“Mystery” Cars? Not if you can decipher the code on the package.
If you have spent anytime on LaLD you have undoubtedly read someone referring to the cars they picked up as coming from a certain case. Something such as an “Awesome Q Case Hawl!” for instance.
What do they mean by that? Well, Hot Wheels releases 15 cases a year and each batch is assigned a letter. It starts with an A case and moves on from there. However, certain letters will get skipped. There was no mainline “O” case in 2014 for example. The letter is an easy way to figure out what cars you are looking at on the pegs, as well as which treasure hunt and/or super treasure hunt is potentially mixed in for you to find. (For more on Treasure Hunts, see this DieCast 101: What is a Treasure Hunt?).
The easiest way to tell which case a car is from is to simply flip over the card. Here is a Nissan 370Z
On the back of the card you see this:
By reading the last letter you are able to determine that this car is an “M” case car.
Here is another one:
This car is from the Q case.
How is this useful? Well, for one it tells you which cars are available. At my local Walmart currently the cars on the pegs all originated in the P case and before. Thus I can tell that there won’t likely be a Datsun 510 Bluebird Wagon (part of the Q case) mixed in with the cars.
At hwtreasure.com you will find a listing of all the Treasure Hunts. I keep a shortcut to the site on the home screen to my phone. Right next to the shortcut for liveandletdiecast.com :) Whenever I am searching I keep hwtreasure.com open so I can have a quick reference guide available. By checking out that website, for instance, I can see that for the P case, a Harley Davidson Fat Boy was the Super Treasure Hunt, while the regular Treasure Hunt was La Fasta.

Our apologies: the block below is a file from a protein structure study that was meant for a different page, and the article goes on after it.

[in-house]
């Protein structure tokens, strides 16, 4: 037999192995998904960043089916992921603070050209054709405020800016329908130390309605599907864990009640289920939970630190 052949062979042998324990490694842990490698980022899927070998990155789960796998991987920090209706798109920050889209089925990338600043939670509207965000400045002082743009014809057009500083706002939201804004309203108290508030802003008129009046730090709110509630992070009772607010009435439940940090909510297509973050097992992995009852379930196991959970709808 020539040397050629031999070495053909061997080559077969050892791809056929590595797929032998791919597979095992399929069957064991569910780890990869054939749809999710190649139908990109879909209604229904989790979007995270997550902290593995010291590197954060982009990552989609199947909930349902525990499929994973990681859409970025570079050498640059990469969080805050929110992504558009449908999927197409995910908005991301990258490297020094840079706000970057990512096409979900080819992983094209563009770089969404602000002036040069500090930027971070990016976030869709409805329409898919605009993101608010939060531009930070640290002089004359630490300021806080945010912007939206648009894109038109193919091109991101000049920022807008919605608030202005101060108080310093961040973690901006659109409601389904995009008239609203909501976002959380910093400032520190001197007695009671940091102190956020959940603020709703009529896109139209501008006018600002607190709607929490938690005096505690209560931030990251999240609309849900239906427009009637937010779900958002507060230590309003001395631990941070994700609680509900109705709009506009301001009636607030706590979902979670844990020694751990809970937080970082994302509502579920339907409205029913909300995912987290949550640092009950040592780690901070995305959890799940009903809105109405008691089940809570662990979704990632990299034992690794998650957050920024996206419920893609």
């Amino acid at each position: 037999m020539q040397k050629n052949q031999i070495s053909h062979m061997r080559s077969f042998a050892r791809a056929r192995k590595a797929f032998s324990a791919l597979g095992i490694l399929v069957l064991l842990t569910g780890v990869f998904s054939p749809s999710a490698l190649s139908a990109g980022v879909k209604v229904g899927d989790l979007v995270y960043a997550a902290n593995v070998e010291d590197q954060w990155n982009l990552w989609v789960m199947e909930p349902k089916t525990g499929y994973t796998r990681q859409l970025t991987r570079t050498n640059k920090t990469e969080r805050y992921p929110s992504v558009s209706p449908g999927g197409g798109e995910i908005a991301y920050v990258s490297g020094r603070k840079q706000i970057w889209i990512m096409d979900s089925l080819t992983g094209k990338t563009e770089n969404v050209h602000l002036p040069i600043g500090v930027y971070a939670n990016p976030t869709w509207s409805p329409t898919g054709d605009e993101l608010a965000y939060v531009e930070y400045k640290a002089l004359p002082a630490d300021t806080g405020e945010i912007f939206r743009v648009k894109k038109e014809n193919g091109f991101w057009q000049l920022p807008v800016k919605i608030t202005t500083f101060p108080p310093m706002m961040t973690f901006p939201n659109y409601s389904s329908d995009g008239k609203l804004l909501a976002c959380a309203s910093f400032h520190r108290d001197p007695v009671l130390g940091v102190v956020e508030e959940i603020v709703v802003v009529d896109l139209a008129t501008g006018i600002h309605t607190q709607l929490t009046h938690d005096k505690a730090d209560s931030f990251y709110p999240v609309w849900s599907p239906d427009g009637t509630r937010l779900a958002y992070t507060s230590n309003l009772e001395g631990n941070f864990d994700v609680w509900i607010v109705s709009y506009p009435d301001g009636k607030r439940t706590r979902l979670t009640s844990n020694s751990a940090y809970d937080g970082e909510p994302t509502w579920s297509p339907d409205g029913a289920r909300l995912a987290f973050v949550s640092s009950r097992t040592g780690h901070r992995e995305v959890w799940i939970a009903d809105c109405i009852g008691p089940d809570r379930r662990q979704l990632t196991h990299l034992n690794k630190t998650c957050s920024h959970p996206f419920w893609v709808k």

Please note that this does not work with Short Cards or certain pre-stocked retail displays like you may encounter at a grocery store like Safeway:
How can you determine when a car like this (or even a car long since removed from its packaging) was manufactured? Look at the bottom of the car. Again taking our 370Z from earlier and flipping it over, we see this:
The date 2009 is when the casting was copyrighted but it is not the date of manufacture. Instead, what we are looking for is the “G17”. What does “G17” mean? The G stands for the year 2014 and the 17 refers to the 17th week. That means this car was produced in the 17th week of 2014. Here’s another:
An Angry Bird
E35 means he was made in the 35th week of 2012. Last one:
Horseplay (Year of the Horse edition)
F50 means the 50th week of 2013
When it comes to the Hot Wheels Mystery Car series I always cringe when I come to the display and see that someone has ripped open the packaging on one or more cars. Besides the obvious - being an asinine move that ruins it for everyone, basically - there is the fact that it is wholly and completely unnecessary.
Editor’s Note: This applies only to Mystery Cars produced pre-2016
Here is a Mystery Models Series 2 I bought today:
Here is the list of cars in the series from the back:
Without tearing it open, or even using the little circle window, I can tell you that it is a Chrysler Firepower Concept. How? The key is right here:
G27 / 07
From earlier we know that G27 means that it was manufactured in the 27th week of 2014. The number “07” means it is the seventh car in the series. Go back and look at the picture on the back of the package. You can see that 01 is the Acura HSC, 02 is the Anthracite. And number 07 is the.....
......Chrysler Firepower Concept
So the next time you are going through a bunch of Mystery Models, please don’t rip them open. You don’t even have to mess with trying to figure it out with the little circle window. Just match the code on the front to the list on the back!
Thank you for reading! Let me know if I missed something or if you know of any other “tricks” that you’ve used successfully. Most of all though, Happy Hunting!
Other Diecast 101:
Let me know what else you’d like to see in this series in the comments!